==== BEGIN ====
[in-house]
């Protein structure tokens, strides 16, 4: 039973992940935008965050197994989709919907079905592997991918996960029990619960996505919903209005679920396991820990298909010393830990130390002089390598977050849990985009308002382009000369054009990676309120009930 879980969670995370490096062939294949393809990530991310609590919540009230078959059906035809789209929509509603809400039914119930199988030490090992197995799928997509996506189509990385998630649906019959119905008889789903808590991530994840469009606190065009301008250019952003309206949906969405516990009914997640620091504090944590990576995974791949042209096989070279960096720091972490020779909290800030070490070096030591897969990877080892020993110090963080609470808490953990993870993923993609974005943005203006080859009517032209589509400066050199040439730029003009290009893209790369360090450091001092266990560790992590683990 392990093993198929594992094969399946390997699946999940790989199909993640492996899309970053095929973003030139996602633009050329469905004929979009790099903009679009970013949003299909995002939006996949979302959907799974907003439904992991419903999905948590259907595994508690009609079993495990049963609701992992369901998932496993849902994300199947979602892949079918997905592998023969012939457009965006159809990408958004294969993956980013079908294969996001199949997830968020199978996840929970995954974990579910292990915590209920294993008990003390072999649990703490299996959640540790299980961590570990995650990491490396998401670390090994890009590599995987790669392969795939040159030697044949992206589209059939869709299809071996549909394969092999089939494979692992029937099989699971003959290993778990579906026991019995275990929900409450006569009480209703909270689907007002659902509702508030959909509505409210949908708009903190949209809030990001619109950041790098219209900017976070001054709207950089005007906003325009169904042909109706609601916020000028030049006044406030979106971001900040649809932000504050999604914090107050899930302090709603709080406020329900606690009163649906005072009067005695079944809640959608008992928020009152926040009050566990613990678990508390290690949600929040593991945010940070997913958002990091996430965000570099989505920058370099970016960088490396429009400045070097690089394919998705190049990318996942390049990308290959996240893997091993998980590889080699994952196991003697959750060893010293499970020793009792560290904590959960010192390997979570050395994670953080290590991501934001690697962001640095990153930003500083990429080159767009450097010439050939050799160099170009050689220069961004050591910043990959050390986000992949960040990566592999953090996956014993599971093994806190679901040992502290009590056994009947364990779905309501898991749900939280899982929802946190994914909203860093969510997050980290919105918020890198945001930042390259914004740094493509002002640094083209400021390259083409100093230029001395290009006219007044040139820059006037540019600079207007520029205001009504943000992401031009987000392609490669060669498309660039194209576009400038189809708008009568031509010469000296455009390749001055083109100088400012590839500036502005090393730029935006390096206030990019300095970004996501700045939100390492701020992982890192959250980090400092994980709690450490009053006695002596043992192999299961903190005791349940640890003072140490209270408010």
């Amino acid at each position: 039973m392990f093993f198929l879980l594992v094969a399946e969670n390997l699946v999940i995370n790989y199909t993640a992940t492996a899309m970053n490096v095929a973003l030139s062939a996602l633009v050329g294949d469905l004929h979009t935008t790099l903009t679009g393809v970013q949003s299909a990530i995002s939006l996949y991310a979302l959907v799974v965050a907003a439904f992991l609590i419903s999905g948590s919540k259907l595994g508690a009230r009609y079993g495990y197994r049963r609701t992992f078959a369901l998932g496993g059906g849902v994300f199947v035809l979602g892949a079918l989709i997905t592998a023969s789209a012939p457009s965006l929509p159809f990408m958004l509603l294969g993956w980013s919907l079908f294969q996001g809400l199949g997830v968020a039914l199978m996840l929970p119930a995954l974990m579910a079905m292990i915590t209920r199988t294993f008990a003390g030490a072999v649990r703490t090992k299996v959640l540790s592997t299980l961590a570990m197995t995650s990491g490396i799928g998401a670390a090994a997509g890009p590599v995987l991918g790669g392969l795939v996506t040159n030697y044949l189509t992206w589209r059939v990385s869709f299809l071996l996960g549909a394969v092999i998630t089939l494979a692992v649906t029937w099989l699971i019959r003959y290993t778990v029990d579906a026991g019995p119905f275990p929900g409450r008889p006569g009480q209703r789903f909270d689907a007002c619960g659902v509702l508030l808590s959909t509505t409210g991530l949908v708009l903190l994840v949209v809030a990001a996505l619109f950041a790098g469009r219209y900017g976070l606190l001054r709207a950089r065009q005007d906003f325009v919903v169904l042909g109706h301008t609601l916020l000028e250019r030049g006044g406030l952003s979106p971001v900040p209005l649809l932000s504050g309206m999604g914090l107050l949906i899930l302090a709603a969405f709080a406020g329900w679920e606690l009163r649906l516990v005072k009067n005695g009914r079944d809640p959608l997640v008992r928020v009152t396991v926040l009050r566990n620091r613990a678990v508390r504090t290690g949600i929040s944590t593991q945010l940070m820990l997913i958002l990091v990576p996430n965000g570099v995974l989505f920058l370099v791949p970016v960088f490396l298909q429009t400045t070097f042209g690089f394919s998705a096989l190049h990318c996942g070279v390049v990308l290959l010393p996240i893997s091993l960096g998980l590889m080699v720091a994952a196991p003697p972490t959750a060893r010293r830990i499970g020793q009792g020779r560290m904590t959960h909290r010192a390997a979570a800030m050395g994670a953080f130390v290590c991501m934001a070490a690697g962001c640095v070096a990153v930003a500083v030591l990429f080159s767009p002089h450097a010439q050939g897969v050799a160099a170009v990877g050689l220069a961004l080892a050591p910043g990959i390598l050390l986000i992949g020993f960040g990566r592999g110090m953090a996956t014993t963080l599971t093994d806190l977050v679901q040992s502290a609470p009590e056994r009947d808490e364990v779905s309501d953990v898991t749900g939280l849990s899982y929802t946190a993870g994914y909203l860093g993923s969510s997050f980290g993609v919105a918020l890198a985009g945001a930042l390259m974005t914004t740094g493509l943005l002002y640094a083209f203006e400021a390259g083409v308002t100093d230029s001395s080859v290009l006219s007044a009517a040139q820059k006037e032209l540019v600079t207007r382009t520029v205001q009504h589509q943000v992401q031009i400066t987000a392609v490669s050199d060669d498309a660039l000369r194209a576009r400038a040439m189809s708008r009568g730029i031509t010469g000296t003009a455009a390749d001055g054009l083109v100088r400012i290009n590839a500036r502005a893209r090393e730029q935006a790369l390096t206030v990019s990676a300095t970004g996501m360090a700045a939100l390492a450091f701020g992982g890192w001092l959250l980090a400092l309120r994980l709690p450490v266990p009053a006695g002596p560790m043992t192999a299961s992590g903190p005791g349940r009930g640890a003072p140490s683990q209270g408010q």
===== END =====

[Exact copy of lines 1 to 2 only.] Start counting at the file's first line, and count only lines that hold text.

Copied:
[in-house]
């Protein structure tokens, strides 16, 4: 039973992940935008965050197994989709919907079905592997991918996960029990619960996505919903209005679920396991820990298909010393830990130390002089390598977050849990985009308002382009000369054009990676309120009930 879980969670995370490096062939294949393809990530991310609590919540009230078959059906035809789209929509509603809400039914119930199988030490090992197995799928997509996506189509990385998630649906019959119905008889789903808590991530994840469009606190065009301008250019952003309206949906969405516990009914997640620091504090944590990576995974791949042209096989070279960096720091972490020779909290800030070490070096030591897969990877080892020993110090963080609470808490953990993870993923993609974005943005203006080859009517032209589509400066050199040439730029003009290009893209790369360090450091001092266990560790992590683990 392990093993198929594992094969399946390997699946999940790989199909993640492996899309970053095929973003030139996602633009050329469905004929979009790099903009679009970013949003299909995002939006996949979302959907799974907003439904992991419903999905948590259907595994508690009609079993495990049963609701992992369901998932496993849902994300199947979602892949079918997905592998023969012939457009965006159809990408958004294969993956980013079908294969996001199949997830968020199978996840929970995954974990579910292990915590209920294993008990003390072999649990703490299996959640540790299980961590570990995650990491490396998401670390090994890009590599995987790669392969795939040159030697044949992206589209059939869709299809071996549909394969092999089939494979692992029937099989699971003959290993778990579906026991019995275990929900409450006569009480209703909270689907007002659902509702508030959909509505409210949908708009903190949209809030990001619109950041790098219209900017976070001054709207950089005007906003325009169904042909109706609601916020000028030049006044406030979106971001900040649809932000504050999604914090107050899930302090709603709080406020329900606690009163649906005072009067005695079944809640959608008992928020009152926040009050566990613990678990508390290690949600929040593991945010940070997913958002990091996430965000570099989505920058370099970016960088490396429009400045070097690089394919998705190049990318996942390049990308290959996240893997091993998980590889080699994952196991003697959750060893010293499970020793009792560290904590959960010192390997979570050395994670953080290590991501934001690697962001640095990153930003500083990429080159767009450097010439050939050799160099170009050689220069961004050591910043990959050390986000992949960040990566592999953090996956014993599971093994806190679901040992502290009590056994009947364990779905309501898991749900939280899982929802946190994914909203860093969510997050980290919105918020890198945001930042390259914004740094493509002002640094083209400021390259083409100093230029001395290009006219007044040139820059006037540019600079207007520029205001009504943000992401031009987000392609490669060669498309660039194209576009400038189809708008009568031509010469000296455009390749001055083109100088400012590839500036502005090393730029935006390096206030990019300095970004996501700045939100390492701020992982890192959250980090400092994980709690450490009053006695002596043992192999299961903190005791349940640890003072140490209270408010």